As the world is consumed by the health and economic effects tied to the coronavirus pandemic, Monday is a reminder of another disease that’s still plaguing the planet.
Another World AIDS Vaccine Day has arrived, a day created in 1998 by then-President Bill Clinton to help spread awareness and promote research for a cure.
AIDS and HIV, a virus that can lead to the development of AIDS, became a major global concern in the ’80s and ’90s, with the first known reports of the disease in the United States dating to 1981.
In 1995, the AIDS epidemic peaked in the U.S., with a reported 50,000 deaths that year, according to the Centers for Disease Control and Prevention.
Thanks to anti-retroviral therapy and its ability to control the spread of HIV and AIDS, the number of new HIV infections fell 37% and HIV-related deaths 45% between 2000 and 2018, according to the World Health Organization.
But AIDS/HIV still remains a problem, since a vaccine has yet to be created and nearly 38 million people worldwide were living with HIV at the end of 2018, according to WHO.
What are signs or symptoms of HIV/AIDS?
Some signs and symptoms include weight loss, fever, diarrhea, cough, fatigue, swollen lymph nodes and mouth sores.
Symptoms can vary depending on the stage of infection, according to WHO. Many can be unaware they have the disease until its later stages.
How can HIV/AIDS be transmitted?
The disease can be transmitted through the exchange of a variety of body fluids from infected people, such as blood, breast milk, semen and vaginal secretions, according to WHO.
It can also be transmitted from mother to child during delivery or pregnancy.
Is HIV/AIDS similar in any ways to COVID-19?
The similarities are minimal, but there are a couple of ways HIV/AIDS and COVID-19 are alike, according to Forbes. Both diseases target cells called T lymphocytes and they also produce lymphopenia, which results in an atypically low number of lymphocytes in the blood.
Why has it taken so long to find a vaccine for HIV/AIDS?
There are eight obstacles to a vaccine, according to Healthline.
- The immune system doesn’t respond to the HIV virus. It produces antibodies that slow it down, but those don’t stop it.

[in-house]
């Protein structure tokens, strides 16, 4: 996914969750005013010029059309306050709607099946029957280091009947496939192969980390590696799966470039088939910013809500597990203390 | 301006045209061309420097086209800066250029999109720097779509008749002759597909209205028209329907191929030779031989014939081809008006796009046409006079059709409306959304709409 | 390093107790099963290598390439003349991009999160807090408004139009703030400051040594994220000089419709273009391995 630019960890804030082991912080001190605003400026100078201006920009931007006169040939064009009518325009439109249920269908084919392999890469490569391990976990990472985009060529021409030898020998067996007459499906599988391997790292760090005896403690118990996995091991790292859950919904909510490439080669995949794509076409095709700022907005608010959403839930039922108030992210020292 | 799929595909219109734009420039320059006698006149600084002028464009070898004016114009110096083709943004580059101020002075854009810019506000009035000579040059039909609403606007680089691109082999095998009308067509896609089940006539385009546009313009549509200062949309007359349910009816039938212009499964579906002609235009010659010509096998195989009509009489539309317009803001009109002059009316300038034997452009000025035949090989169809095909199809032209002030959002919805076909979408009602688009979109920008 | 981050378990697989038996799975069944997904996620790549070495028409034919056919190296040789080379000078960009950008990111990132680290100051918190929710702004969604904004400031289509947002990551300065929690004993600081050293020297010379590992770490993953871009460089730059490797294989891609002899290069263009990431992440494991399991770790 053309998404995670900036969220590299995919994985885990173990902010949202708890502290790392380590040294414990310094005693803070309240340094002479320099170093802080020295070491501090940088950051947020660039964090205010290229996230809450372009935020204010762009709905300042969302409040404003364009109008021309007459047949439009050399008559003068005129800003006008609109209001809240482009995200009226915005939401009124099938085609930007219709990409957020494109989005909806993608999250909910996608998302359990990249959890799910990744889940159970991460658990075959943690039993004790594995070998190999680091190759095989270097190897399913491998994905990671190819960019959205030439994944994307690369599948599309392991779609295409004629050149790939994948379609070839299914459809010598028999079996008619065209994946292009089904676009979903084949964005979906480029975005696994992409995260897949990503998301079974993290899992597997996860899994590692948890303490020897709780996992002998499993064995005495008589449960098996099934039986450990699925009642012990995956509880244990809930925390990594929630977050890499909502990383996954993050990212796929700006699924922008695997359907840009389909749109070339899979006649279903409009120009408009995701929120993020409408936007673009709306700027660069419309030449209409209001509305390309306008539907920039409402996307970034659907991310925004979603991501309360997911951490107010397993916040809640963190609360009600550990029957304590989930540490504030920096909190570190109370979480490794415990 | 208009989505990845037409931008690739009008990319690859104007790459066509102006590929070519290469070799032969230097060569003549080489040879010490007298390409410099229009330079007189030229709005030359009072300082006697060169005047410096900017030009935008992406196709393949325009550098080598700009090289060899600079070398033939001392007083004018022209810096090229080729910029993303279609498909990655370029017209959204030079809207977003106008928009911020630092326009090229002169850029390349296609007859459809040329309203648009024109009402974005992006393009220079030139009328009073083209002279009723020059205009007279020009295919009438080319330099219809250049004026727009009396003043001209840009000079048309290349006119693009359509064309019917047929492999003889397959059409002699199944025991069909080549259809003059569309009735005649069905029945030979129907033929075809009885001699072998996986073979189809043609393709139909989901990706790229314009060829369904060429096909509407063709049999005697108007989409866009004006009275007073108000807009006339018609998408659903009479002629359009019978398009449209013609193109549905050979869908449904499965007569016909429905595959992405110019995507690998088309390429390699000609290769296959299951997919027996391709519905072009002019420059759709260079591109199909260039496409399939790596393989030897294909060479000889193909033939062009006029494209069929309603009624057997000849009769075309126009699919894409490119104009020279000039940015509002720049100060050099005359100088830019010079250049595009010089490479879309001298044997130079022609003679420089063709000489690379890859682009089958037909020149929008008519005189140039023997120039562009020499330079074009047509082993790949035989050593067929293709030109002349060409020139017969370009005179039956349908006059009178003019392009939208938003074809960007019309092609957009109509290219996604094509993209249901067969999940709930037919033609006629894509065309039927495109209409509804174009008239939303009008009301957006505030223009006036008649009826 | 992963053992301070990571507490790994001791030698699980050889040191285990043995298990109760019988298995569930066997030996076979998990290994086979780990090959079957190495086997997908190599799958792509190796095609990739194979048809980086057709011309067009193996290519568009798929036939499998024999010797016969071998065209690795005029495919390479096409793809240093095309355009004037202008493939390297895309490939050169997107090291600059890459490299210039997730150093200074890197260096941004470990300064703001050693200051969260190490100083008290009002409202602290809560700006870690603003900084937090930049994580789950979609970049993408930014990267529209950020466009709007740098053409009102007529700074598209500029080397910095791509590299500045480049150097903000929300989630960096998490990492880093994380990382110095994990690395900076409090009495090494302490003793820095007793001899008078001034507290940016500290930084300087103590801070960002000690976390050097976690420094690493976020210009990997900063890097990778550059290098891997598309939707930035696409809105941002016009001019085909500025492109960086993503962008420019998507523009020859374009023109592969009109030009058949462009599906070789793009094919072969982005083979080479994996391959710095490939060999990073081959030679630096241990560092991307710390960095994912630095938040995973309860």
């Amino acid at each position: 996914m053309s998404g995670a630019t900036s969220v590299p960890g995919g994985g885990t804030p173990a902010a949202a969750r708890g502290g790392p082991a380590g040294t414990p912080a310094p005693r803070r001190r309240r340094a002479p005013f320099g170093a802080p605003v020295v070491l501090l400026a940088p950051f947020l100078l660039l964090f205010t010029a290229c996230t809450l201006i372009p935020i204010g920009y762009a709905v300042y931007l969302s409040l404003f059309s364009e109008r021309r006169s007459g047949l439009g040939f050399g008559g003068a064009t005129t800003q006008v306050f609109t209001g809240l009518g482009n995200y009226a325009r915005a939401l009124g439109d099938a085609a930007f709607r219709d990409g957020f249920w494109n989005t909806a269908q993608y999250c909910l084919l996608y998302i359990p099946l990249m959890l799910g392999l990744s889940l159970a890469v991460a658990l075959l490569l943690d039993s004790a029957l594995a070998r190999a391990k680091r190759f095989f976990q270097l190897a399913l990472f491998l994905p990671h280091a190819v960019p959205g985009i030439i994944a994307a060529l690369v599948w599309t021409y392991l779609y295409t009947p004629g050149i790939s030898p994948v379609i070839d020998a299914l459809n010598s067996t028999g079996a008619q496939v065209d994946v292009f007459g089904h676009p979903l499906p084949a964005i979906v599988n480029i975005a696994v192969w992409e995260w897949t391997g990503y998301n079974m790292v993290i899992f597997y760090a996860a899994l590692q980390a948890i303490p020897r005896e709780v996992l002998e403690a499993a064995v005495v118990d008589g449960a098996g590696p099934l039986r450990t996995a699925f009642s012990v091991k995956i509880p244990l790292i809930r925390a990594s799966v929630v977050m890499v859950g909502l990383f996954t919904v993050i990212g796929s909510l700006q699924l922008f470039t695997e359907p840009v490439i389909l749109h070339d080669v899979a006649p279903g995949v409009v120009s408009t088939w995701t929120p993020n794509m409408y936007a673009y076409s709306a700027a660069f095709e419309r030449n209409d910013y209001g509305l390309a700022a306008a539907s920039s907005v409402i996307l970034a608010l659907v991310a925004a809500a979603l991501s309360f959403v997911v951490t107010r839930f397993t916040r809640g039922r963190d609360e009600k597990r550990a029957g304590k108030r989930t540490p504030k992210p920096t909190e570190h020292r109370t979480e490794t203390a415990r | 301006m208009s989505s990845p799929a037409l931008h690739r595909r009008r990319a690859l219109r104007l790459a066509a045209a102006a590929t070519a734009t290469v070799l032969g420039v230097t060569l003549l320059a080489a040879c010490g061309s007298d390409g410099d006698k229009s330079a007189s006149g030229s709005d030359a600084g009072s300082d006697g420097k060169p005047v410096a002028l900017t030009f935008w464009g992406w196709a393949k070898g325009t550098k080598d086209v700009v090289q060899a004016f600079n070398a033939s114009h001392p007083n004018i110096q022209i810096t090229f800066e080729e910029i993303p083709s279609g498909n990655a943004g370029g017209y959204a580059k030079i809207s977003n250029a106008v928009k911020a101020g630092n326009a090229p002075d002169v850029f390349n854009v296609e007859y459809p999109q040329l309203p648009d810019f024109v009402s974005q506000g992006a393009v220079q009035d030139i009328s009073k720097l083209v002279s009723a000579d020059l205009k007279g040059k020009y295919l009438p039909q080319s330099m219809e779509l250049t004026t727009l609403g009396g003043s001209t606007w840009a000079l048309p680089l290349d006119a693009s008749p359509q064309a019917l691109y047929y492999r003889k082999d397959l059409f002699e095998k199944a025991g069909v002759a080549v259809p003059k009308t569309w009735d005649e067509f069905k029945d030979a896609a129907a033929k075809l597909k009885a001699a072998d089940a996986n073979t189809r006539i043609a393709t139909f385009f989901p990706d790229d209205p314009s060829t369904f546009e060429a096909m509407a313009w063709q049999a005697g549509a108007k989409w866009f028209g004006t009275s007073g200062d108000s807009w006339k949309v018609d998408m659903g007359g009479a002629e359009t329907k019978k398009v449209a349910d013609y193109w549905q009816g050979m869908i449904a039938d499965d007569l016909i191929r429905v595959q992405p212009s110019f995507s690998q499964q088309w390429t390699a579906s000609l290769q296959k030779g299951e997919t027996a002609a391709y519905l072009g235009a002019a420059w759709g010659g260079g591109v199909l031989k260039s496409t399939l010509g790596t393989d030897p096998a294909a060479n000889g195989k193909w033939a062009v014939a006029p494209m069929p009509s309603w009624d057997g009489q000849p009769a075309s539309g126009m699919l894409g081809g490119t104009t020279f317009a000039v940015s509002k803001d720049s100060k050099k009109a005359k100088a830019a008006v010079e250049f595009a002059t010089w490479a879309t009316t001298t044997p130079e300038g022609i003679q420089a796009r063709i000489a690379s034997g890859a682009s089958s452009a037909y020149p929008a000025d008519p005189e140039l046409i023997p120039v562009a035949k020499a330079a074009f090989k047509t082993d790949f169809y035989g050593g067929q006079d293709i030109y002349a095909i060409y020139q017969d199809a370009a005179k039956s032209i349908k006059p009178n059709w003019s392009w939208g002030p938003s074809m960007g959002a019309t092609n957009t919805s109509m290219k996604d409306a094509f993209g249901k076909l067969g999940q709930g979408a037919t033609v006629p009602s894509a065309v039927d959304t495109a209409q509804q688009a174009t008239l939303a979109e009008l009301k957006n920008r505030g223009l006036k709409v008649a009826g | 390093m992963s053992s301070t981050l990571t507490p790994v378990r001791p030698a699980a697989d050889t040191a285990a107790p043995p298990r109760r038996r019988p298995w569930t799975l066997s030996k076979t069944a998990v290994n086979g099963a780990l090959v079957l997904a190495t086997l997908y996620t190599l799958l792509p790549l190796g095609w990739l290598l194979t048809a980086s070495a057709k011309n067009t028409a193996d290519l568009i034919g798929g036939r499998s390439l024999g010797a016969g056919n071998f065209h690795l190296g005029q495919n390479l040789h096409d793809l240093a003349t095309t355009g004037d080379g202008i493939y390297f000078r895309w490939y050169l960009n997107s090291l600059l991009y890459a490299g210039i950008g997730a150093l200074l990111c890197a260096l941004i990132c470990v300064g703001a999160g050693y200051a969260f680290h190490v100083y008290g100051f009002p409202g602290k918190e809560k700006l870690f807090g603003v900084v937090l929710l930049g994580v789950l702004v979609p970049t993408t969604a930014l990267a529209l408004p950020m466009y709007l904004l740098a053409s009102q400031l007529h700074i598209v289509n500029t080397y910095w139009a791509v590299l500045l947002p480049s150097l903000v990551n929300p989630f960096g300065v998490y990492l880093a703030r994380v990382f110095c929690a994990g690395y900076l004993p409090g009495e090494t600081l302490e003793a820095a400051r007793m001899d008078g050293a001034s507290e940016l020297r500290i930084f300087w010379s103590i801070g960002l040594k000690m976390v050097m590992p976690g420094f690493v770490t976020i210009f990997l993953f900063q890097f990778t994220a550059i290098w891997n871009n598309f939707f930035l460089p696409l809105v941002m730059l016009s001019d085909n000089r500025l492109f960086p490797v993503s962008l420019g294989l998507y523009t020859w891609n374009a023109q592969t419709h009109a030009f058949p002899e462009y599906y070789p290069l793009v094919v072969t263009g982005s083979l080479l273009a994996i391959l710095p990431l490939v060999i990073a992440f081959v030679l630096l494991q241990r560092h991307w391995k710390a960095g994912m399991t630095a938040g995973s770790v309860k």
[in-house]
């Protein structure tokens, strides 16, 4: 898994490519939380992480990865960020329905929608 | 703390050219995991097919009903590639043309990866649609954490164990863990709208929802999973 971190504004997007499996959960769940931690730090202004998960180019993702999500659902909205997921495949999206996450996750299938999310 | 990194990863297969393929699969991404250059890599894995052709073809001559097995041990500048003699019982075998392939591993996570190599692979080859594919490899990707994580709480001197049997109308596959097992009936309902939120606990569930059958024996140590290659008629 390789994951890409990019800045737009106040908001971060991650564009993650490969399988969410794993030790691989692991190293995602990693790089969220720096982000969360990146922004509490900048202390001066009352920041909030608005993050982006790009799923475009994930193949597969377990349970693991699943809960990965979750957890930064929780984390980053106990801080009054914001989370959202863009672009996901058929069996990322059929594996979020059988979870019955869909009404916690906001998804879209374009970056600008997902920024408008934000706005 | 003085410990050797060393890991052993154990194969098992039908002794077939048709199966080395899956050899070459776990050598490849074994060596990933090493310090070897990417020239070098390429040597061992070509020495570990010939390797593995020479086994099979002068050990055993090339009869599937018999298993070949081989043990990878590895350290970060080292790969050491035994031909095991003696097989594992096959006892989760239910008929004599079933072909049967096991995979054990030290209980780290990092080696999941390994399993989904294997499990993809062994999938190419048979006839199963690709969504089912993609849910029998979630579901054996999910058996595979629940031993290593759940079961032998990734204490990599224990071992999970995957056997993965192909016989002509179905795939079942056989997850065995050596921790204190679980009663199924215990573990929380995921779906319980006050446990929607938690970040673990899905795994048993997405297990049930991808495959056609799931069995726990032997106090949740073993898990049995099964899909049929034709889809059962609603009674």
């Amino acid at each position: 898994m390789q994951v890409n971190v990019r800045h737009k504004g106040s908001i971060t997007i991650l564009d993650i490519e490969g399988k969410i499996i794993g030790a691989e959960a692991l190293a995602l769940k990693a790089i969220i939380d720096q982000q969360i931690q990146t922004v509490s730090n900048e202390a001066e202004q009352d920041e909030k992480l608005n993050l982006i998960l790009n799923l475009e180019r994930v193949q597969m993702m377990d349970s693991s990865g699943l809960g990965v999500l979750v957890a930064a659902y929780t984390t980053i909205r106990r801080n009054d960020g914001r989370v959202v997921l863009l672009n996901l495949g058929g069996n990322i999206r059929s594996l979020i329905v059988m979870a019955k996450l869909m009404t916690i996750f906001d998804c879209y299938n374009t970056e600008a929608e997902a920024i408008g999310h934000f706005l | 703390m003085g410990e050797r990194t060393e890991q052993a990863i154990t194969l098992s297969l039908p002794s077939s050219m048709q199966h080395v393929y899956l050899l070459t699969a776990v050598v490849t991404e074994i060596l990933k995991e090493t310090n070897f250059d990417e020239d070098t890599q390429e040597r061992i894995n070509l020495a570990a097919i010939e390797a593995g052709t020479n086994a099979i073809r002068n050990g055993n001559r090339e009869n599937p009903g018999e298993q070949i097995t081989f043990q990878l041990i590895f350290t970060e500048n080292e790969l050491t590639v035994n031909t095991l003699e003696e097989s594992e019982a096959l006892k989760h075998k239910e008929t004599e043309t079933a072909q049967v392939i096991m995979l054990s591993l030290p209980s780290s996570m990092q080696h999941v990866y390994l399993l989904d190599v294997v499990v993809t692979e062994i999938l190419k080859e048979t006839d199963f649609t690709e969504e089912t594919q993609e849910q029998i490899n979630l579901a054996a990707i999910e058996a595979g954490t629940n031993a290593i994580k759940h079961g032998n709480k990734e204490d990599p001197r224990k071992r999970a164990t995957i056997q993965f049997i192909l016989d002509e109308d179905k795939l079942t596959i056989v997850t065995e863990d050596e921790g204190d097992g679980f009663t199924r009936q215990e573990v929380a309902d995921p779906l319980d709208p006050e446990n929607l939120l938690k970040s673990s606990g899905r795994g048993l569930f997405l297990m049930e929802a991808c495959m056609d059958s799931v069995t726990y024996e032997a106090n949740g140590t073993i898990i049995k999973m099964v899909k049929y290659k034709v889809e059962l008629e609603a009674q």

- There’s no immune reaction to mimic. Vaccines are typically made to mimic the reaction of those who recover, but since virtually nobody recovers after contracting HIV, there’s no immune reaction to mimic.
- HIV is an infection, and vaccines protect against disease, not infections.
- Many vaccines are made with killed or weakened viruses, but ‘killed HIV’ doesn’t work well to produce an immune response in the body.
- Vaccines are typically effective against diseases that are rarely encountered. With people being exposed to risk factors for HIV daily, there’s more chance for infection that a vaccine doesn’t prevent.
- HIV enters the body in a different way. Most vaccines protect against viruses that enter the body through the respiratory or gastrointestinal systems, but HIV enters the body through genital surfaces or blood. There’s less experience protecting against viruses that enter in those ways.
- There’s no good animal model to test for HIV before trying on humans.
- HIV mutates quickly. A vaccine usually targets a virus in a particular form, but won’t work when the virus changes.
AIDS/HIV by the numbers (according to World Health Organization)
- 32 million. Roughly the number of people who have died worldwide of HIV/AIDS.
- 37.9 million. The number of people living with HIV at the end of 2018.
- 24.5 million. The number of people who were accessing anti-retroviral therapy as of June 2019.
- 37%. The percentage drop in new HIV infections between 2000 and 2018.
- 45%. The percentage drop in HIV-related deaths between 2000 and 2018.